Exactly what is malware?
Malware, also sometimes known as ransomware, is malicious software that infects your computer and displays messages demanding a fee to be paid for your system to work again. This class of malware is a criminal moneymaking scheme that can be installed through deceptive links in an email message, instant message, or website. It can lock a computer screen or encrypt important files with a password.
Scareware is the simplest type of ransomware. It uses scare tactics or intimidation to trick victims into paying a ransom to get their files back. It can come in the form of fake antivirus software in which a message suddenly appears claiming their computer has various issues and an online payment is necessary to fix them. Sometimes, users may be bombarded with endless alerts and pop-up messages.
Other times, the computer will fail to work at all. Yet another type of ransomware can impersonate a law enforcement agency and claim the computer user was caught performing illegal activities online. Files are then locked in hard-to-crack, encrypted files, making it difficult for users to recover unless a ransom is paid.
Typical attacks usually ask for $100 to $200. Other attacks seek much more, especially if the attacker knows the data being held hostage would cause a significant direct financial loss to a company. As a result, cybercriminals who set up these scams can make big sums of money. No matter what the scenario, even if the ransom is paid, there is no guarantee that computer users will be able to fully access their systems again. While some hackers’ direct victims to pay through Bitcoin, MoneyPak or other online methods, attackers could also demand credit card data, adding another level of financial loss.
How Malware Works
Common vectors for ransomware include phishing and downloads from malware infected websites. Phishing is a type of online scam where criminals impersonate legitimate organizations via email, text message, advertisement, or other means in order to steal sensitive information. This is usually done by including a link that will appear to take you to a company’s website to fill in your information or as an attachment to an email. Ransomware can also be downloaded onto systems when unwitting users visit malicious or compromised websites. Additionally, it can arrive as a payload that is either dropped or downloaded by other malware.
Famous Examples of Malware Attacks
The first cases of ransomware attacks were reported in Russia in 2005. Since then, the scams have spread throughout the world, with new types still successfully targeting victims. In September 2013, CryptoLocker surfaced and targeted all versions of Windows and successfully infected hundreds of thousands of personal computers and business systems. Victims unknowingly opened emails impersonating customer support services from FedEx, UPS, and other companies. Once activated, the malware’s onscreen timer demanded an average payment of $300 within 72 hours. Some versions affected local files and removable media.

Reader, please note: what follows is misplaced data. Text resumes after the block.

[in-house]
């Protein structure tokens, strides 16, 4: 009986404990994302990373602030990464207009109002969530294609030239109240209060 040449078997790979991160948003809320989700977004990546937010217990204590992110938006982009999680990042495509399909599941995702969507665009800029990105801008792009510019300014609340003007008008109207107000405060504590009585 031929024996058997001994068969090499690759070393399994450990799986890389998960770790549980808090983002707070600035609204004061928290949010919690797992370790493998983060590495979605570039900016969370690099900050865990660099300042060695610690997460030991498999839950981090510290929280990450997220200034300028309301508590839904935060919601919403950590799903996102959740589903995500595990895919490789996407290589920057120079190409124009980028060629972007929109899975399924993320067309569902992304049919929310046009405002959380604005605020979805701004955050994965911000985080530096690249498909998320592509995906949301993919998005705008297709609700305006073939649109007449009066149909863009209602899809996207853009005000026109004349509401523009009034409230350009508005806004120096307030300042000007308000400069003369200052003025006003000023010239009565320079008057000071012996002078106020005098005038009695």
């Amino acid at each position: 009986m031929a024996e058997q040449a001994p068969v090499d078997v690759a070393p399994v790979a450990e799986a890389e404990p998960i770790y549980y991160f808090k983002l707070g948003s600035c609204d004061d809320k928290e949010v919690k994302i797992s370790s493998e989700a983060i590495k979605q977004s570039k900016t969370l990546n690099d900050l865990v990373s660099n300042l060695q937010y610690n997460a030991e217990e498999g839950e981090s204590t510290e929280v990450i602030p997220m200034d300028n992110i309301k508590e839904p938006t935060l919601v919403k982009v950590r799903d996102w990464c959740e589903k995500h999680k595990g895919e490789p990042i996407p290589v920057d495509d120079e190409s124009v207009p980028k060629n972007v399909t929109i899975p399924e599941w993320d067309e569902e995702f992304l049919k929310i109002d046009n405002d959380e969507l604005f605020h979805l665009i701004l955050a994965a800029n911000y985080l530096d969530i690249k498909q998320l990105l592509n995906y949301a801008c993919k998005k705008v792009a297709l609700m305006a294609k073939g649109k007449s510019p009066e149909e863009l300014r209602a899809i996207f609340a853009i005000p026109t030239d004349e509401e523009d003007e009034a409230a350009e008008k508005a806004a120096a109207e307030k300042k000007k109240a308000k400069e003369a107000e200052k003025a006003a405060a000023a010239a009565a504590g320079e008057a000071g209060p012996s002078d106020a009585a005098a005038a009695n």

Another infamous ransomware attack occurred in 2017. The WannaCry ransomware cryptoworm targeted computers running the Microsoft Windows operating system by encrypting data and demanding ransom payments in the Bitcoin cryptocurrency. Of all the countries affected by the attack, Russia was hit the hardest, with the WannaCry malware crashing Russian banks, telephone operators, and even IT systems supporting transport infrastructure. However, if the goal of the scheme was to make large amounts of money, it failed, and the hackers made off with a total of only $140,000.
When it comes to stopping attacks via email you should provide employees with training on how to spot an incoming malware attack. Even picking up on little indicators like poor formatting, or that an email purporting to be from ‘Microsoft Security’ is sent from an obscure address that does not even contain the word Microsoft within it, might save your network from infection. To mitigate this, LG Networks’ can conduct email security audits via phishing tests. We send fake but realistic phishing emails to a company’s employees then monitor how they respond and see if anyone falls for the phishing email. In addition, we provide training for employees on how to better spot a phishing email and how to appropriately handle them.
At the very least, employers should invest in anti-virus and anti-spam software and keep it up-to date, so that it can warn users about potentially malicious files. With LG Networks’ anti-spam service your employees are less likely to become phishing victims because emails from bad actors never reach their inbox in the first place.
Backing up important files and making sure those files cannot be compromised during an attack in another key. With LG Networks’ Business Continuity and disaster recovery solutions your data is backed up on-site and in the cloud. Customers hit with a ransomware attack can simply revert to a backup prior to the attack and do not have to pay a ransom.